Epidermal Growth Factor Receptor Inhibition Is Protective in Hyperoxia-Induced Lung Injury

Zachary M. Harris, Ying Sun, John Joerns, Brian Clark, Buqu Hu, Asawari Korde, Lokesh Sharma, Hyeon Jun Shin, Edward P. Manning, Lindsey Placek, Derya Unutmaz, Gail Stanley, Hyung Chun, Maor Sauler, Govindarajan Rajagopalan, Xuchen Zhang, Min Jong Kang, Jonathan L. Koff

Research output: Contribution to journalArticlepeer-review

1 Scopus citations


Aims. Studies have linked severe hyperoxia, or prolonged exposure to very high oxygen levels, with worse clinical outcomes. This study investigated the role of epidermal growth factor receptor (EGFR) in hyperoxia-induced lung injury at very high oxygen levels (>95%). Results. Effects of severe hyperoxia (100% oxygen) were studied in mice with genetically inhibited EGFR and wild-type littermates. Despite the established role of EGFR in lung repair, EGFR inhibition led to improved survival and reduced acute lung injury, which prompted an investigation into this protective mechanism. Endothelial EGFR genetic knockout did not confer protection. EGFR inhibition led to decreased levels of cleaved caspase-3 and poly (ADP-ribosyl) polymerase (PARP) and decreased terminal dUTP nick end labeling- (TUNEL-) positive staining in alveolar epithelial cells and reduced ERK activation, which suggested reduced apoptosis in vivo. EGFR inhibition decreased hyperoxia (95%)-induced apoptosis and ERK in murine alveolar epithelial cells in vitro, and CRISPR-mediated EGFR deletion reduced hyperoxia-induced apoptosis and ERK in human alveolar epithelial cells in vitro. Innovation. This work defines a protective role of EGFR inhibition to decrease apoptosis in lung injury induced by 100% oxygen. This further characterizes the complex role of EGFR in acute lung injury and outlines a novel hyperoxia-induced cell death pathway that warrants further study. Conclusion. In conditions of severe hyperoxia (>95% for >24 h), EGFR inhibition led to improved survival, decreased lung injury, and reduced cell death. These findings further elucidate the complex role of EGFR in acute lung injury.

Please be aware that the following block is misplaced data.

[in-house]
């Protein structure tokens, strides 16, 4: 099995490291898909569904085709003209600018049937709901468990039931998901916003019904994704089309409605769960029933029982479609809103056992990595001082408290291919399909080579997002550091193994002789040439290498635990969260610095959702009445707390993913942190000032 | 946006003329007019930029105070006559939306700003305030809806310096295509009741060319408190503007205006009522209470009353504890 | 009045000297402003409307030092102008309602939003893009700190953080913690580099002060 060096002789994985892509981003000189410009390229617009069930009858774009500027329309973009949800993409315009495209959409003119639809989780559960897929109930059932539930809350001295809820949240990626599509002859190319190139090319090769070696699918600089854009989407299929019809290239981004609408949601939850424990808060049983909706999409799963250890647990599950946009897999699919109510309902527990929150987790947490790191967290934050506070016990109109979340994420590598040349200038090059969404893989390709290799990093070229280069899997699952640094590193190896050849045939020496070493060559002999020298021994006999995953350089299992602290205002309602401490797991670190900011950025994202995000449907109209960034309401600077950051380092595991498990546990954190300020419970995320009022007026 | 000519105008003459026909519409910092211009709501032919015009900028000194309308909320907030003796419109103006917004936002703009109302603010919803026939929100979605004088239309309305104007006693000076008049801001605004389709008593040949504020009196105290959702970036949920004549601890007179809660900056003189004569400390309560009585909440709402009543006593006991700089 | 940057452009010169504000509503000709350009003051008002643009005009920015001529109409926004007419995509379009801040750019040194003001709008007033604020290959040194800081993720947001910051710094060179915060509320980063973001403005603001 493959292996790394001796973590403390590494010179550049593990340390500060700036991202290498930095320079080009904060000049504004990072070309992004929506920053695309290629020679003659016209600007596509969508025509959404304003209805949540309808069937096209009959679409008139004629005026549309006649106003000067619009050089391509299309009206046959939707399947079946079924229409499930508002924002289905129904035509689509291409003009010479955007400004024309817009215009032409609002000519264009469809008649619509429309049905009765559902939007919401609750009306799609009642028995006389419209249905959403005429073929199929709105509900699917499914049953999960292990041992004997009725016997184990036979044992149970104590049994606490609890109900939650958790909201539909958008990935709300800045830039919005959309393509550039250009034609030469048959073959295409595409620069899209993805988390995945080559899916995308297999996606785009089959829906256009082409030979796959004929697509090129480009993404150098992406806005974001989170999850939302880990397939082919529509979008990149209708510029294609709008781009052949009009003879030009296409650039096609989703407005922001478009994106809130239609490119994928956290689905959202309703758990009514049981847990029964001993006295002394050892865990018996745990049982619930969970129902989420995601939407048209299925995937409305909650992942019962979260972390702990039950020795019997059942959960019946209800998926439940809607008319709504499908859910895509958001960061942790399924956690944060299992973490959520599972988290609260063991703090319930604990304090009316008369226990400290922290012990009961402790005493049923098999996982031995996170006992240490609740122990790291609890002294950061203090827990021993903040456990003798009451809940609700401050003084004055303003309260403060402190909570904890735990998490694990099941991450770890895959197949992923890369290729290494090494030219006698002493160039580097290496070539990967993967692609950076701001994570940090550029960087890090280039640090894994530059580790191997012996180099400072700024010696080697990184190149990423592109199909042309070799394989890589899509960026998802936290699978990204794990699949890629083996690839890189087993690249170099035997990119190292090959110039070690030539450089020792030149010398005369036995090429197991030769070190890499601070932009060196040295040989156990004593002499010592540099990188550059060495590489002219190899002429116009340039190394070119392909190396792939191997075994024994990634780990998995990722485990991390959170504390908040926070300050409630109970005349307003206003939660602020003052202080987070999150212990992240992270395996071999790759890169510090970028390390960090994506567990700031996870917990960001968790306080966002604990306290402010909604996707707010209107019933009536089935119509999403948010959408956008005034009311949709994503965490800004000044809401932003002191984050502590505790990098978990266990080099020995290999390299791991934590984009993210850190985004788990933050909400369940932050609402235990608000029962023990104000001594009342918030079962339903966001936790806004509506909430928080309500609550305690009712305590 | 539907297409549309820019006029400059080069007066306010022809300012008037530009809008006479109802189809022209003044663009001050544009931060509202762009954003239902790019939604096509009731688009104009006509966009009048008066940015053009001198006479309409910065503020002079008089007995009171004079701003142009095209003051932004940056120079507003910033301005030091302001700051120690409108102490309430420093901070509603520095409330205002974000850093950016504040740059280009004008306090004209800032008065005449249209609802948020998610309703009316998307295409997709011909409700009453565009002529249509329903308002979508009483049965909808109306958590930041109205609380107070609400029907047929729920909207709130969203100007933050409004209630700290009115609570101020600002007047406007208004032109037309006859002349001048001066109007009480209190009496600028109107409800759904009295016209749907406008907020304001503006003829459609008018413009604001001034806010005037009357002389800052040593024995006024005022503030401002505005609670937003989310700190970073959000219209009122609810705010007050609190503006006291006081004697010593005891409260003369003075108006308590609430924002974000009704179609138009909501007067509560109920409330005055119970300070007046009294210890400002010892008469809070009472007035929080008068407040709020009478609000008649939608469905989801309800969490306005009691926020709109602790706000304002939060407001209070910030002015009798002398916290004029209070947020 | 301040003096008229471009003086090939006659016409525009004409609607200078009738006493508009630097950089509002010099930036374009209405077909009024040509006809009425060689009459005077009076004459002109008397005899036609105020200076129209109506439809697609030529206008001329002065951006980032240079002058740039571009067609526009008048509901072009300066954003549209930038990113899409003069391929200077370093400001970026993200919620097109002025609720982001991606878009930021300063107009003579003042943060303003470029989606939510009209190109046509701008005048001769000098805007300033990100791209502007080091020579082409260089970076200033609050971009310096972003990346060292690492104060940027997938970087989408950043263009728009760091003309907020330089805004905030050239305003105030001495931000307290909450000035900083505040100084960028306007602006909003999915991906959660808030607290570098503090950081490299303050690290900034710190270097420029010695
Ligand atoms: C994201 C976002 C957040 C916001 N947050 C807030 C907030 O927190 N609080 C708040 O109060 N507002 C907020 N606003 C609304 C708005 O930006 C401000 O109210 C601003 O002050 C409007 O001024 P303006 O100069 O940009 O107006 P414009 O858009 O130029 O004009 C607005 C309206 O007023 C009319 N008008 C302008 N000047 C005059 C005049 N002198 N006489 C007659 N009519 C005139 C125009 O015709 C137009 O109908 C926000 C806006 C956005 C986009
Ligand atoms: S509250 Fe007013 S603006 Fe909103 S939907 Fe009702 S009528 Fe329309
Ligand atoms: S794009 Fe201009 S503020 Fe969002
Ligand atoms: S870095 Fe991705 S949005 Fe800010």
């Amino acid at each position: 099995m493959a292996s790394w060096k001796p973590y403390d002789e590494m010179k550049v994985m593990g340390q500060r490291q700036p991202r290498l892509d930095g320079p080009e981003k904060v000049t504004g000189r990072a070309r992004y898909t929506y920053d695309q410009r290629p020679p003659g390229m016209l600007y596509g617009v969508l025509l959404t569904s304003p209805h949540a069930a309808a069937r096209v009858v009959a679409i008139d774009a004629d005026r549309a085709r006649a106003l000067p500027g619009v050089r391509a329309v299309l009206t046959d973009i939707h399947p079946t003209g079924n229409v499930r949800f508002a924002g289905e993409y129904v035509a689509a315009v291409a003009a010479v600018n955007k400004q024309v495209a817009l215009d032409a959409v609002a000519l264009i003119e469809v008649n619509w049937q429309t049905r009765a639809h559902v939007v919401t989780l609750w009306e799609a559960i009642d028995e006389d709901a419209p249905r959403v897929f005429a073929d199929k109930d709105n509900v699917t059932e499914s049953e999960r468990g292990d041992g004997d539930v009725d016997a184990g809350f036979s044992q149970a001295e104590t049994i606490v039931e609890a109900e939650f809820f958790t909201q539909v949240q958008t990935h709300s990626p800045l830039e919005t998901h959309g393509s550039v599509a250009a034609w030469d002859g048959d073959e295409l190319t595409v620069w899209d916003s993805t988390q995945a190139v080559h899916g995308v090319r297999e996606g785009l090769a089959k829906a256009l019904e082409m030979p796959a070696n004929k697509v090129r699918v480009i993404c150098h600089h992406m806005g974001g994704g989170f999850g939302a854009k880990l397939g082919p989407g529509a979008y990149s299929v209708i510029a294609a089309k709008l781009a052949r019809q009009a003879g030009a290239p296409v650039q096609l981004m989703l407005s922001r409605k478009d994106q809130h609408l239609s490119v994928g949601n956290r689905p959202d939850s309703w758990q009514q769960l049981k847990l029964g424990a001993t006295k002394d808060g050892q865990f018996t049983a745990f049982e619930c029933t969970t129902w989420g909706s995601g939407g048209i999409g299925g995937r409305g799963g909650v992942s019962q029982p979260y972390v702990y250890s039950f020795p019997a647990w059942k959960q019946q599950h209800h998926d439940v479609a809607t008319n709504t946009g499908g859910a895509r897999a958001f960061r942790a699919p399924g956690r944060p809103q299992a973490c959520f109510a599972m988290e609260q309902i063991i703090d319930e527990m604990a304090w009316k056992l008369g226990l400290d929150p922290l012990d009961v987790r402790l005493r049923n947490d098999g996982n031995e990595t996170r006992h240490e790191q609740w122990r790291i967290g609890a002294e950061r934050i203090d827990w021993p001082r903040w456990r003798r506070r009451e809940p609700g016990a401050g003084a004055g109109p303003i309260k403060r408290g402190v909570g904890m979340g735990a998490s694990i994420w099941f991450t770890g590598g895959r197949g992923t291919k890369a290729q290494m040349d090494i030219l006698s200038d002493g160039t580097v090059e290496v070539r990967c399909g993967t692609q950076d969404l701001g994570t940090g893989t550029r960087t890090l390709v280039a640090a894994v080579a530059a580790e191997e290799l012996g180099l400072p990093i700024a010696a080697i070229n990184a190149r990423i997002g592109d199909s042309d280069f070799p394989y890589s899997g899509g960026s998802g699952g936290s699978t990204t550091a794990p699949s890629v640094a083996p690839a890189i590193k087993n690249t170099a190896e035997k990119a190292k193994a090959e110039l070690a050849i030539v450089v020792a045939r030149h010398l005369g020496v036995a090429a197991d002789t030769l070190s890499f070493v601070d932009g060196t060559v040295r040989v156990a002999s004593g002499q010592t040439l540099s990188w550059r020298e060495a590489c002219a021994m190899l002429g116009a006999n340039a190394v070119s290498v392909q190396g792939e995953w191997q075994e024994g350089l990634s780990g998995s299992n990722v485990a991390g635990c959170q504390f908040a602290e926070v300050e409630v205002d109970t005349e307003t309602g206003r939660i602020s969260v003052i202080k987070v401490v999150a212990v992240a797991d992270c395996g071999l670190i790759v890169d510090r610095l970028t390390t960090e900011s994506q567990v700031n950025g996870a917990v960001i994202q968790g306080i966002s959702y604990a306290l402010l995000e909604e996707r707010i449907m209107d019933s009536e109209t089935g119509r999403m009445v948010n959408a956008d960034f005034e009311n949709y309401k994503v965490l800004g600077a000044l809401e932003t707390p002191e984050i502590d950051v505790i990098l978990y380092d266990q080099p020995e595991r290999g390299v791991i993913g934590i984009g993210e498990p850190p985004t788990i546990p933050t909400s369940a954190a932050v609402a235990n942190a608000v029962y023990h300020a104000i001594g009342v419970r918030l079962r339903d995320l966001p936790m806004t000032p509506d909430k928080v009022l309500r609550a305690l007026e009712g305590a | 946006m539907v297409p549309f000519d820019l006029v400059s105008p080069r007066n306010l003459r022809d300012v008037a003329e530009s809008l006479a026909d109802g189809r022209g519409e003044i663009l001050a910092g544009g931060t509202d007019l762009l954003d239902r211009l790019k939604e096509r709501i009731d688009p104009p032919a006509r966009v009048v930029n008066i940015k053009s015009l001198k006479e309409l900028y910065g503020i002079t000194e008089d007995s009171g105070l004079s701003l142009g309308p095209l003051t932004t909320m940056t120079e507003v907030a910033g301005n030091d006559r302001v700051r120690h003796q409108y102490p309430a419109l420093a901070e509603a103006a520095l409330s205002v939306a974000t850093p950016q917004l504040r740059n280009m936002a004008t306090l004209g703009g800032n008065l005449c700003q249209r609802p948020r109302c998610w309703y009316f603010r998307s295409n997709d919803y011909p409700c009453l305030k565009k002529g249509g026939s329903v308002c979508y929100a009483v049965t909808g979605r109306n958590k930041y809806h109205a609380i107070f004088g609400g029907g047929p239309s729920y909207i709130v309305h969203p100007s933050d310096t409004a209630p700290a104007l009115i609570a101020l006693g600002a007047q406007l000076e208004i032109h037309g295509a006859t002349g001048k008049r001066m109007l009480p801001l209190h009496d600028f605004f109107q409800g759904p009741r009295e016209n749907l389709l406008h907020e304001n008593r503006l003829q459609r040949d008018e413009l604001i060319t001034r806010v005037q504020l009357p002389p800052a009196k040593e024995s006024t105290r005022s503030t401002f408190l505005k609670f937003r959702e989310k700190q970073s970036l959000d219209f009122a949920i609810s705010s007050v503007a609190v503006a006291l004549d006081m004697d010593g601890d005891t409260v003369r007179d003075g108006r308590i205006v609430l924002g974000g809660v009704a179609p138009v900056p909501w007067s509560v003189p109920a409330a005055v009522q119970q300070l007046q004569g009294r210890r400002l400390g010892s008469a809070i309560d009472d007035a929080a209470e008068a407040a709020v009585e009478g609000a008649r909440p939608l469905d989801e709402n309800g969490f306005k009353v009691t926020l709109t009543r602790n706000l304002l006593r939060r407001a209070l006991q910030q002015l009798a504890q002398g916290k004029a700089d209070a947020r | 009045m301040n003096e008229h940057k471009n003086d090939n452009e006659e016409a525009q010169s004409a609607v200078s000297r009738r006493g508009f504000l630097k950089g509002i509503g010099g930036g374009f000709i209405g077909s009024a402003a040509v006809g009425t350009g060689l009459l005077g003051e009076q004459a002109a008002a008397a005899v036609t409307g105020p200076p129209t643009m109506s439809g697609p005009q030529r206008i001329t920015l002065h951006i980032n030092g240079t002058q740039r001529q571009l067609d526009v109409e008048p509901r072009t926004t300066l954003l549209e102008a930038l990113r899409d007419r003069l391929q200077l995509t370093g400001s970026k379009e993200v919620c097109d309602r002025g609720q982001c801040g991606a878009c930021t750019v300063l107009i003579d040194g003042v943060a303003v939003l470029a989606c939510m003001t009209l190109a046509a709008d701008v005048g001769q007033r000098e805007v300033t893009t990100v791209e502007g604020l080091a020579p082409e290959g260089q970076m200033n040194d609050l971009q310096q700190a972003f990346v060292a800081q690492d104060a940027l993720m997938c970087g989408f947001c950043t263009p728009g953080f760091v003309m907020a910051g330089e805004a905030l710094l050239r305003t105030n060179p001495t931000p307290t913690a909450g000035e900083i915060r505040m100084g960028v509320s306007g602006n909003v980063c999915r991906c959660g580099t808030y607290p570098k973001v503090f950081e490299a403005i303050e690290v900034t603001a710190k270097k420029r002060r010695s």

Original languageEnglish (US)
Article number9518592
JournalOxidative Medicine and Cellular Longevity
StatePublished - 2022

ASJC Scopus subject areas

  • Biochemistry
  • Aging
  • Cell Biology


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